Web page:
Unfortunately, the issue keeps coming back to the compulsory superannuation in Australia - now worth about A$800 billion ($950 billion). Those funds are looking for stable companies with good yields - exactly the kind New Zealand specialises in.


Meat in the sandwich

The spectacular dive in the dollar still seems to be doing little or nothing for the Affco share price. For some reason, the listed meat processor and exporter - which will certainly benefit from the low dollar - can't get past the 11 per cent premium that has been offered by its largest shareholder Talley's for majority control. Many of the other export stocks such as Sanford, Fisher & Paykel Healthcare and Appliances, have put on in excess of 20 per cent in the past six weeks in recognition of how far the dollar has fallen and how far it still has to go.

Affco looks like it's probably due a pretty good second six months, says industry analyst Allan Barber. But there is not a lot of broker coverage of the meat industry and investors seem to be slow to react to changes in operating conditions. Last year, when margins were getting seriously squeezed, the share price got ahead of itself trading up to 47c in November. Now when the news is looking good, it seems negative sentiment about the sector is scaring investors off. The shares closed up 1c at 39c yesterday - the same as the Talley's offer.


Floating to the bottom

What do Kazakhstan, Thailand, Lebanon and Guernsey have in common? They all have stock exchanges that raised more money through IPOs than New Zealand did last year.

Yes, if you thought the Commonwealth Games medal tables looked grim, check out New Zealand's performance in the 2005 Global IPO activity report put out by Ernst & Young last week.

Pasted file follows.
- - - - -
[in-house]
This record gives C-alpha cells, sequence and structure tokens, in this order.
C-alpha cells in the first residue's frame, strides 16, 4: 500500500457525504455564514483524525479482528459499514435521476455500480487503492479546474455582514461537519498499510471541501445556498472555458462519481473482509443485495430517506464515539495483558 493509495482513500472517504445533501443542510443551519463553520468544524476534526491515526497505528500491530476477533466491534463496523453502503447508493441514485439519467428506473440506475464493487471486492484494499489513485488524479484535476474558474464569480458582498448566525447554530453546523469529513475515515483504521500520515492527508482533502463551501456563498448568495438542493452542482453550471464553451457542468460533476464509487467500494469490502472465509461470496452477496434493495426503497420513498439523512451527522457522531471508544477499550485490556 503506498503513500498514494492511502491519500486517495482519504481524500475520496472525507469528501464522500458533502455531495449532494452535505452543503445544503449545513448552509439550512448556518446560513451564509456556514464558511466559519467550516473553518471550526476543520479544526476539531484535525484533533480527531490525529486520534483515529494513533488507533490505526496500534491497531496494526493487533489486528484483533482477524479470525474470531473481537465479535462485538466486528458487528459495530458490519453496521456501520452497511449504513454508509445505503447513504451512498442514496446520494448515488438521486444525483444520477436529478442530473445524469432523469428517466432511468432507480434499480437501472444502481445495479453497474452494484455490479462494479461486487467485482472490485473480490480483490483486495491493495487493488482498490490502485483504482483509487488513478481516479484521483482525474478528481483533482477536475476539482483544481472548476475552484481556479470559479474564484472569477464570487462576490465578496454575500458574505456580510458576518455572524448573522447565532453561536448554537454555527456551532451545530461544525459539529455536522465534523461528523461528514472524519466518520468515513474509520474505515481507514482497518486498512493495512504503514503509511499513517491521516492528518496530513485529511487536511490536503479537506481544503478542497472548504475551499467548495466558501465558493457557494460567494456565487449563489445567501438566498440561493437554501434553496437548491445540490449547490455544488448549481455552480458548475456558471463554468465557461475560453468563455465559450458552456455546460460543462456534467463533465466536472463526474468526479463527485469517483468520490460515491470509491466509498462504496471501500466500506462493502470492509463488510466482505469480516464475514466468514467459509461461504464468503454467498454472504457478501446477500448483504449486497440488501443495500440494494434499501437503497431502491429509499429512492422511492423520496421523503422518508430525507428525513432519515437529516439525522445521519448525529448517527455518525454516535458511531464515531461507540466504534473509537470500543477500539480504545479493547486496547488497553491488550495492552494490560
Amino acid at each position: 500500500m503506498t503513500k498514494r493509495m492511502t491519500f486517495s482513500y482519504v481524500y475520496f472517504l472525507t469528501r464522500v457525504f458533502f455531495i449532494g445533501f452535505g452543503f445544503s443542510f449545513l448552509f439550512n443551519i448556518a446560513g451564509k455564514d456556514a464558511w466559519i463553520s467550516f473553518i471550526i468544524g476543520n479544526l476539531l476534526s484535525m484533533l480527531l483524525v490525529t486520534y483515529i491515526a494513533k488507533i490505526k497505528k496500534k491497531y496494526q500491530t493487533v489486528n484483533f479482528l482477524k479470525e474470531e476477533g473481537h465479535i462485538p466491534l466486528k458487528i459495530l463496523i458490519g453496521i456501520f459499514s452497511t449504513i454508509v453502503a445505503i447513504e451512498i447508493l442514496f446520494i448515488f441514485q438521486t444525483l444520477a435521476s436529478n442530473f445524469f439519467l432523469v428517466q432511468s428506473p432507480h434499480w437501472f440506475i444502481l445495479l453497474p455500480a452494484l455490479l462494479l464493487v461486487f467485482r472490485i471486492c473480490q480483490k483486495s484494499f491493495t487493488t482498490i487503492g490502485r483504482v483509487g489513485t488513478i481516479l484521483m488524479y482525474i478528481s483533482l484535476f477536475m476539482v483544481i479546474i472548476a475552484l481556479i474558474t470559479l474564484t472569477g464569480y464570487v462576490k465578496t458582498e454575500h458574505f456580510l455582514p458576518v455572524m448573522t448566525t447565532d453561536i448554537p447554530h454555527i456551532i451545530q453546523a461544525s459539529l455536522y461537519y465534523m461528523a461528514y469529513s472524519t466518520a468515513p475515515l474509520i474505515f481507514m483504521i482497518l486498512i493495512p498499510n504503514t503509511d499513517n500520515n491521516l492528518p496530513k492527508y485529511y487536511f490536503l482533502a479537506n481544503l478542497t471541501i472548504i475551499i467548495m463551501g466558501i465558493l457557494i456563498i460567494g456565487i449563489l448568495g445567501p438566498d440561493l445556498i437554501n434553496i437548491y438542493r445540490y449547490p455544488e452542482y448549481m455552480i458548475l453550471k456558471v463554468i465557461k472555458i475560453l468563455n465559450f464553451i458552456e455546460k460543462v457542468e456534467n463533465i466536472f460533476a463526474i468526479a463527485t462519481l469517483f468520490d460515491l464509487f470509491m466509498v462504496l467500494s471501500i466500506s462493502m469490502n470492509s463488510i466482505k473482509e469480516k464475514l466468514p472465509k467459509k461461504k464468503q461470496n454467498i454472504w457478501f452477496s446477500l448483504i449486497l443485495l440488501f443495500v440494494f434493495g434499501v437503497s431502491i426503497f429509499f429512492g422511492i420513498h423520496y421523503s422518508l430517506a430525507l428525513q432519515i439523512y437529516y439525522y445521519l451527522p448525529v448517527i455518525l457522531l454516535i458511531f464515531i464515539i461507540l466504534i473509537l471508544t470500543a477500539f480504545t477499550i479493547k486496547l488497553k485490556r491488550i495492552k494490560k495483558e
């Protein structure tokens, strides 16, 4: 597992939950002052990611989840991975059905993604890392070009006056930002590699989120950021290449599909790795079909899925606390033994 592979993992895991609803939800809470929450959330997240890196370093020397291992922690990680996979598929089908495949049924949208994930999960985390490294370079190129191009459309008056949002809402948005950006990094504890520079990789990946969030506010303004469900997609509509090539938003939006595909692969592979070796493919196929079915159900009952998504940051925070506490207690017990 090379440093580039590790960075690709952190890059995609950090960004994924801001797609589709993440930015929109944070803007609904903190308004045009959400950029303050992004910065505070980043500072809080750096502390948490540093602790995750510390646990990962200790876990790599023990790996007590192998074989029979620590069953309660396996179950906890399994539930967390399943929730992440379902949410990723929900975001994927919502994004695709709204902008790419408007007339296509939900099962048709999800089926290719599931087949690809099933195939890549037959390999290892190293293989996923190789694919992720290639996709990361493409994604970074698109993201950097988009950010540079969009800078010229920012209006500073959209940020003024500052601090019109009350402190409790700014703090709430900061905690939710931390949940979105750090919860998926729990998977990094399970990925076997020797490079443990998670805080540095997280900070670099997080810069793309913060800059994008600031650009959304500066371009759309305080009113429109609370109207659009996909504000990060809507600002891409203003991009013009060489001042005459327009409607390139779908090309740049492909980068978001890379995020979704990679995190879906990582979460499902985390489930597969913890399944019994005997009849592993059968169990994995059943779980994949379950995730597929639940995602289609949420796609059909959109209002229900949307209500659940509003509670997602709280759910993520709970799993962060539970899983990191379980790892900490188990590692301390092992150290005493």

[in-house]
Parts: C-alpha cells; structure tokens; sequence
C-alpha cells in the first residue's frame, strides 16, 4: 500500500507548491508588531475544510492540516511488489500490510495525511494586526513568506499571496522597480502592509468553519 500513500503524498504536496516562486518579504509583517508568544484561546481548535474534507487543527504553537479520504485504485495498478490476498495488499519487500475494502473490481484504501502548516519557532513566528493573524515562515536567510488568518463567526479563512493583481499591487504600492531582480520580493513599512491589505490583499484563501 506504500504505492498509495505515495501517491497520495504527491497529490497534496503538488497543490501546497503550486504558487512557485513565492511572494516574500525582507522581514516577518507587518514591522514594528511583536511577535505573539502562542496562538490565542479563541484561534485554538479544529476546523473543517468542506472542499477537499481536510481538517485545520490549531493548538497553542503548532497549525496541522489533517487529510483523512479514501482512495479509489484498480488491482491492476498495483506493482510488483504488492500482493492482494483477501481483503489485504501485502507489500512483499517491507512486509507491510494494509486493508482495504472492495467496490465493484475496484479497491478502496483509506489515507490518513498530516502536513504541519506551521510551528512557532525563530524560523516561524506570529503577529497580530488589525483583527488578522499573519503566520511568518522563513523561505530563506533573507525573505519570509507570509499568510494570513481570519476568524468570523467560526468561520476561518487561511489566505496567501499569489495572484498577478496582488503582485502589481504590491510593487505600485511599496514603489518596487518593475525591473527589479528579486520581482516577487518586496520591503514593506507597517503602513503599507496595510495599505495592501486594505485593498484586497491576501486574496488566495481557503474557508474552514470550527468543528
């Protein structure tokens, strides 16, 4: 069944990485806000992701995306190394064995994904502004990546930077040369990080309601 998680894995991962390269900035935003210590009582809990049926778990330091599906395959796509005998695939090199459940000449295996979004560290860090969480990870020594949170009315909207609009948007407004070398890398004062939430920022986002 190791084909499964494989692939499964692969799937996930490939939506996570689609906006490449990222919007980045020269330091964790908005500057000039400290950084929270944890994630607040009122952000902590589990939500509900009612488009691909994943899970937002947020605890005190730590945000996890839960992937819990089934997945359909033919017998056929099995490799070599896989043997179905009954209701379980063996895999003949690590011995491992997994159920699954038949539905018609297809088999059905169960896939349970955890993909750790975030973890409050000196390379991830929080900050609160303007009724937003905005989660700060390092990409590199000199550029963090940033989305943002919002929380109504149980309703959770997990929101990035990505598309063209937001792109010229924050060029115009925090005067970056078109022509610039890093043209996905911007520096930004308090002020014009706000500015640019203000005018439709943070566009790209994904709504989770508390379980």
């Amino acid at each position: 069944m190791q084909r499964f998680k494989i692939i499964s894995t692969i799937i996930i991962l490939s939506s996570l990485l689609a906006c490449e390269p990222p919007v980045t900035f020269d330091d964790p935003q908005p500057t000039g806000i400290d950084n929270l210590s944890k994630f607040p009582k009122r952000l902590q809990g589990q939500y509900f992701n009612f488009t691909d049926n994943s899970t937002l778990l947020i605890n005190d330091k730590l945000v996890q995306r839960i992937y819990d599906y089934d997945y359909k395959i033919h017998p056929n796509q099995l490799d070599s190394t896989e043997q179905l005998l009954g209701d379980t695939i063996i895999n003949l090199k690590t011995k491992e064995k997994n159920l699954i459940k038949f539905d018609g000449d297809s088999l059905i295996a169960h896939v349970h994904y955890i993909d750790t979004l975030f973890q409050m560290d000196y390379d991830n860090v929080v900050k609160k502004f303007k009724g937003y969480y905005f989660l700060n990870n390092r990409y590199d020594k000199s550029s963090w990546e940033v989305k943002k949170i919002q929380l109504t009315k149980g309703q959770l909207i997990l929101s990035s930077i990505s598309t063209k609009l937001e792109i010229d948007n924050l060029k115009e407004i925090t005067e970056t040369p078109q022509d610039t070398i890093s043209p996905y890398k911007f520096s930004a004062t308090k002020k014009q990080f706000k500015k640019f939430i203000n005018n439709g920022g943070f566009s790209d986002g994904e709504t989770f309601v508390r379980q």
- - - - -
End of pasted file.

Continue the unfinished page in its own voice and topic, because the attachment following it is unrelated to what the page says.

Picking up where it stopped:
Seems like last year was a boomer for new listings almost everywhere but here.

There were 29 countries with IPOs that totalled more than US$1 billion ($1.6 billion). New Zealand doesn't make that group - although the likes of Kazakhstan did.

We had just four IPOs valued at US$439 million. Take out the US$415 million Vector float and that number looks sickly. Australia, on the other hand, was fourth overall by value but was a silver medallist in the actual number of IPOs done. That's ahead of heavyweights such as the United Kingdom, Germany and Japan. For the record, the United States took the gold then in the finishing order were China and France.

Tim Howe, a partner of the local Ernst & Young arm, sees some positive signs despite the bad result.

He is picking the number of IPOs will grow steadily in the next few years as pressure builds on the supply and demand side.

Given the number of delistings the local market has experienced, there is clearly a lot of capital looking for a home. Okay, a lot of that may have headed offshore in the past few months to take advantage of the high dollar. But there is a growing number of investors (such as Waste Management holders) who will soon be looking for somewhere new to put their money.

On the supply side, there is a big demographic trend that will work in the favour of more IPOs. Basically, the country has a large number of reasonably-sized businesses that are privately held by entrepreneurs nearing retirement age.

A lot of them are going to be looking to realise some cash and one of the obvious exit strategies is clearly going to be NZX listings.


Rakon running hot

That's probably not surprising, given that it offers those with an interest in technology stocks the chance to get on board with Navman founder Peter Maire, who holds a 20 per cent stake. Maire is the closest thing New Zealand has to a Bill Gates/Steve Jobs-style tech guru.

Also, Rakon is easy to get your head around. It has real products. It has developed what it claims is the smallest GPS receiver in the world.

That sounds like pretty cool technology - what parent wouldn't want their child's mobile phone to transmit exactly where they were at any given time? It is expected the company will have a prospectus out around Easter.